Ecommerce merchants put a lot of effort and money into driving potential customers to their online storefronts (content marketing, ad buys, etc.) but it only takes a simple mistake to fail to convert traffic into revenue. In the booming world of ecommerce, a whole world of potential customers is only a click away…but so are your competitors.
To keep your shoppers from falling out of your funnel and into someone else’s, avoid these common ecommerce mistakes:
- Pushing the sale before pushing the product
Of course the “add to cart” button should be prominent on the product page, but without enough product information—such as images, and customer reviews—you’re not convincing the shopper why they should click it. Why do they need this product? Why should they buy it from you instead of one of your competitors? Your website needs to convey this information very quickly—before shoppers hit the back button.
Reviews from other customers are more likely to be believed than your claims about your product. Pictures or videos showing the product doing its job goes a long way to helping the customer visualize how the product could fit into their life. If you’re selling a piece of apparel, show a picture of it being worn. If it’s some kind of tool or gadget, show a video of its use.
- Making the shopping cart too complicated
Physical shopping carts are simple, and online ones should be too. Keep them free from features or steps which distract from or interrupt the checkout process. Also, don’t force shoppers to create an account in order to complete their purchase. This one mistake alone can make some shoppers abandon their carts as they think: “Seriously, more spam in my inbox to filter through?” or “Really, another company in possession of my credit card info and other personal data who will inevitably be breached.”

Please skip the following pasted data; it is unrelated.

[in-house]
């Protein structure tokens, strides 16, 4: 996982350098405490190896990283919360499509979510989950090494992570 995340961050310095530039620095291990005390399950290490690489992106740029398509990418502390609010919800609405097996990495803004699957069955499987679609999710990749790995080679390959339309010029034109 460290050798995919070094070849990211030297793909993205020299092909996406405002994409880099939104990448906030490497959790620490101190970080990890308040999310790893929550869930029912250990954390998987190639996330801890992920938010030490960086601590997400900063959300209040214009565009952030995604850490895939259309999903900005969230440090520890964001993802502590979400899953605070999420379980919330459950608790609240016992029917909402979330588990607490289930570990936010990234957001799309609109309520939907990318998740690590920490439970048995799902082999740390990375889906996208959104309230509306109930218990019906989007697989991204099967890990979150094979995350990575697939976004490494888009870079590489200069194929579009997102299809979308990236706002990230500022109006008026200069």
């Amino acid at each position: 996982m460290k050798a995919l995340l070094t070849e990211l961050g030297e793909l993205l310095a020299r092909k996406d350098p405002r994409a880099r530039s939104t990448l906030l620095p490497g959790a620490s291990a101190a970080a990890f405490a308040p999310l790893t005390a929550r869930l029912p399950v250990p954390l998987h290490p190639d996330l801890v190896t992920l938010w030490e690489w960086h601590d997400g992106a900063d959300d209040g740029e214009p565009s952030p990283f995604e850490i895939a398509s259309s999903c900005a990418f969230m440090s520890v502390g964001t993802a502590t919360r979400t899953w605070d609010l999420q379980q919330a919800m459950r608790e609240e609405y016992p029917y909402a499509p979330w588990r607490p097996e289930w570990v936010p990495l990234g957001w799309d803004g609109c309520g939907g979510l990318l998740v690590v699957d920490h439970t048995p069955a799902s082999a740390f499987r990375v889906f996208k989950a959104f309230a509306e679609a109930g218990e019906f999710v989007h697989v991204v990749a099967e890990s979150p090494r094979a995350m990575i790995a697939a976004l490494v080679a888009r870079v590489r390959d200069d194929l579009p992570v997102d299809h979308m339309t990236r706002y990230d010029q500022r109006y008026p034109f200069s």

- Requesting too much info
You don’t need a fax number, name prefix (e.g. “Mr”, “Dr.”, “Ms.”, etc.), or 2nd phone number – only ask shoppers for the most important details. The requirement for a substantial amount of info – often done in order to gather additional verification to protect against ecommerce fraud – tends to slow down the process and clutter the interface. On mobile, manually pressing small menu items and numbers on a tiny screen can be an object lesson in frustration. So trim the fat from the interface and you’ll get less fat-fingering.
- Unclear shipping options
Don’t leave out info like carrier for each of your delivery options. This can determine where the package will be dropped off (USPS mailbox or parcel box vs. door step vs. other pickup location) and ultimately, the convenience of the whole experience for the shopper. It could even make the difference between the customer receiving the purchase and that item being lost to theft from the doorstep.
- Mobile vs. desktop inconsistency
Make sure your mobile website, desktop website and mobile app all have the same options and the same ease of navigation. This is another reason to go “mobile-first” with your ecommerce website: one less thing to keep in sync. While a mobile app allows you to avoid the user interface problems mentioned above by optimizing for small screens, it can be the victim of neglect if you don’t treat it as a channel of equal importance to your website. Missing features and lack of updates can lead users to uninstall your app or drift away from your brand entirely.
- Using poor quality images
Attractive images attract shoppers to your products. Large, crisp photos are worth the effort and money since they can lead to higher conversion rates and thus pay you back many times over. We’ve mentioned importance of including images in #1 above, but quality matters at least as much as quantity. If you’re selling high-end furniture, doesn’t it make more sense use high-resolution photos shot in optimal lighting which show off the grain of the wood, and the fine craftsmanship rather than a small, grainy generic photo?
Careful attention to design and to the burden placed on customers throughout their purchasing journey can give you a competitive edge. Avoiding these six mistakes can boost your conversion rate and ultimately, your revenue.